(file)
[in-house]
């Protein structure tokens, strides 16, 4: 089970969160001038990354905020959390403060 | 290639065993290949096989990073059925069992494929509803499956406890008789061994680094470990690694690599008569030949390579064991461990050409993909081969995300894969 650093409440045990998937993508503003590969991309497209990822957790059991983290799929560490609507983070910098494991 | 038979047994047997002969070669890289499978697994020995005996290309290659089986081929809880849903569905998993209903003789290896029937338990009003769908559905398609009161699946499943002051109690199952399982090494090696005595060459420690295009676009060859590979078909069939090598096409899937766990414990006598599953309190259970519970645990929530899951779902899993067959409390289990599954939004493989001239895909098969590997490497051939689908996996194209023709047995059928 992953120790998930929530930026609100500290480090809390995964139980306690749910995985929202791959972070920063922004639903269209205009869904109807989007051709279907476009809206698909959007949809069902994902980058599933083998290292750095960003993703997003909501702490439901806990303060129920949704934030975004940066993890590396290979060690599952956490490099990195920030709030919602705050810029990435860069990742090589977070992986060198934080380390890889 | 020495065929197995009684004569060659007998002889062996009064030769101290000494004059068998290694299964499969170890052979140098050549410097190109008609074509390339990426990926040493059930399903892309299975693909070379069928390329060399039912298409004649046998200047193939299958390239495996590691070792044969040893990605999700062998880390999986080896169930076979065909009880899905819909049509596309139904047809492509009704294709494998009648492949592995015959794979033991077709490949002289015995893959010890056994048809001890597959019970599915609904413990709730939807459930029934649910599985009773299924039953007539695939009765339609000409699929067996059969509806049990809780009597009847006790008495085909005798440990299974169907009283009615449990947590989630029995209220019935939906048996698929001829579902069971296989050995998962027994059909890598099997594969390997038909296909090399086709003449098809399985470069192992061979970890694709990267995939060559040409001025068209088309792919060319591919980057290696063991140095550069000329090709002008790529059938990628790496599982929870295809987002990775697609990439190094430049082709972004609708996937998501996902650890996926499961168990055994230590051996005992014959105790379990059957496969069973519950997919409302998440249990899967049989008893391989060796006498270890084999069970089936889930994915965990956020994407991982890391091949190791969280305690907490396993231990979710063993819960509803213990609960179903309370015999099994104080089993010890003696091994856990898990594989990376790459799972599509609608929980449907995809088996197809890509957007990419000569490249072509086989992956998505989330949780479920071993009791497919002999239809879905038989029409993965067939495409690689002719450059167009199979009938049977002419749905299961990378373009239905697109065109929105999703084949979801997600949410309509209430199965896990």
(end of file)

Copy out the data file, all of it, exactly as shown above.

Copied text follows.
[in-house]
């Protein structure tokens, strides 16, 4: 089970969160001038990354905020959390403060 | 290639065993290949096989990073059925069992494929509803499956406890008789061994680094470990690694690599008569030949390579064991461990050409993909081969995300894969 650093409440045990998937993508503003590969991309497209990822957790059991983290799929560490609507983070910098494991 | 038979047994047997002969070669890289499978697994020995005996290309290659089986081929809880849903569905998993209903003789290896029937338990009003769908559905398609009161699946499943002051109690199952399982090494090696005595060459420690295009676009060859590979078909069939090598096409899937766990414990006598599953309190259970519970645990929530899951779902899993067959409390289990599954939004493989001239895909098969590997490497051939689908996996194209023709047995059928 992953120790998930929530930026609100500290480090809390995964139980306690749910995985929202791959972070920063922004639903269209205009869904109807989007051709279907476009809206698909959007949809069902994902980058599933083998290292750095960003993703997003909501702490439901806990303060129920949704934030975004940066993890590396290979060690599952956490490099990195920030709030919602705050810029990435860069990742090589977070992986060198934080380390890889 | 020495065929197995009684004569060659007998002889062996009064030769101290000494004059068998290694299964499969170890052979140098050549410097190109008609074509390339990426990926040493059930399903892309299975693909070379069928390329060399039912298409004649046998200047193939299958390239495996590691070792044969040893990605999700062998880390999986080896169930076979065909009880899905819909049509596309139904047809492509009704294709494998009648492949592995015959794979033991077709490949002289015995893959010890056994048809001890597959019970599915609904413990709730939807459930029934649910599985009773299924039953007539695939009765339609000409699929067996059969509806049990809780009597009847006790008495085909005798440990299974169907009283009615449990947590989630029995209220019935939906048996698929001829579902069971296989050995998962027994059909890598099997594969390997038909296909090399086709003449098809399985470069192992061979970890694709990267995939060559040409001025068209088309792919060319591919980057290696063991140095550069000329090709002008790529059938990628790496599982929870295809987002990775697609990439190094430049082709972004609708996937998501996902650890996926499961168990055994230590051996005992014959105790379990059957496969069973519950997919409302998440249990899967049989008893391989060796006498270890084999069970089936889930994915965990956020994407991982890391091949190791969280305690907490396993231990979710063993819960509803213990609960179903309370015999099994104080089993010890003696091994856990898990594989990376790459799972599509609608929980449907995809088996197809890509957007990419000569490249072509086989992956998505989330949780479920071993009791497919002999239809879905038989029409993965067939495409690689002719450059167009199979009938049977002419749905299961990378373009239905697109065109929105999703084949979801997600949410309509209430199965896990």